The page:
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John
John, Employment Lawyer
Category: Employment Law
Satisfied Customers: 4702
Experience:  Exclusively practice labor and employment law.
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I submitted my resignation letter today. My employer was

Customer Question

Hi, I submitted my resignation letter today. My employer was threatening not hiring me back if I quit. I have stated clearly in the letter that I will give 2 weeks to complete my task, however, according to my employer, this is my second time working for them, I am burning the "bridge". I was asked to think twice. Is this right?
Submitted: 1 year ago.
Category: Employment Law
Expert:  John replied 1 year ago.
Hi, thanks for submitting your question today. My name is John. I have over 13 years of legal and consulting experience in this area. I’m happy to assist you with your question today.
I'll need to ask you some preliminary questions before I can give you an answer to your question. Is your question whether an employer can bar you from re-hire after you resign? In what State are you located?
Customer: replied 1 year ago.
I'm in Florida.
Expert:  John replied 1 year ago.
Assuming that the reason they will not re-hire you is solely because you resigned (and not because some other reason like your race or age), then a Florida employer is within its right to do that. Florida like most states is an employment at will state - meaning you can be disciplined or put on a do not hire list for any reason that is not otherwise a violation of law. These exceptions are the civil rights protections (e.g., age, race, sex, religion), violations of public policy (e.g., fired for attending jury duty, for refusing to break the law, for reporting illegal activity by the employer (aka a "whistleblower violation"), or having some contractual right to a just cause employment (meaning the employer cannot terminate you without industrial due process - which basically insures a fair and accurate investigation and decision). Without any of these exceptions, courts find that the employer has a legitimate business right to operate its business however it sees fit and the court will not second-guess the employer. These policies and decisions may in fact be awful and clearly not fair or even make good business sense. However, they are not ultimately unlawful.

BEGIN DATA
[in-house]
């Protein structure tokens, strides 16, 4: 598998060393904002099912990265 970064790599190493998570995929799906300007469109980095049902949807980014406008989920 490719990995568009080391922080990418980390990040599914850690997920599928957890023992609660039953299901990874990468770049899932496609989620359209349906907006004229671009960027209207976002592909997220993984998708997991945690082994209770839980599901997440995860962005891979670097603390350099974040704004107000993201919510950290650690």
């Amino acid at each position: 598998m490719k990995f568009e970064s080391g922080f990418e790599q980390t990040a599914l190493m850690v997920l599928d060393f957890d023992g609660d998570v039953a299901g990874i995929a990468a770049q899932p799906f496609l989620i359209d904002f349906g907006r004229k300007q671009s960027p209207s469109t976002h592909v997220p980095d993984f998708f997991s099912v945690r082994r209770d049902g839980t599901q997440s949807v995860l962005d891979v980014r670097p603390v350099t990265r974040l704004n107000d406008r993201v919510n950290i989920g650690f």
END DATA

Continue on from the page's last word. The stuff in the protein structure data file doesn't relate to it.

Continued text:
Being put on a "do not re-hire" list is not illegal unless it is combined with one of these exceptions. It does not appear that you have any of these exceptions. So I'd have to opine that it is not illegal.
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Expert:  John replied 1 year ago.
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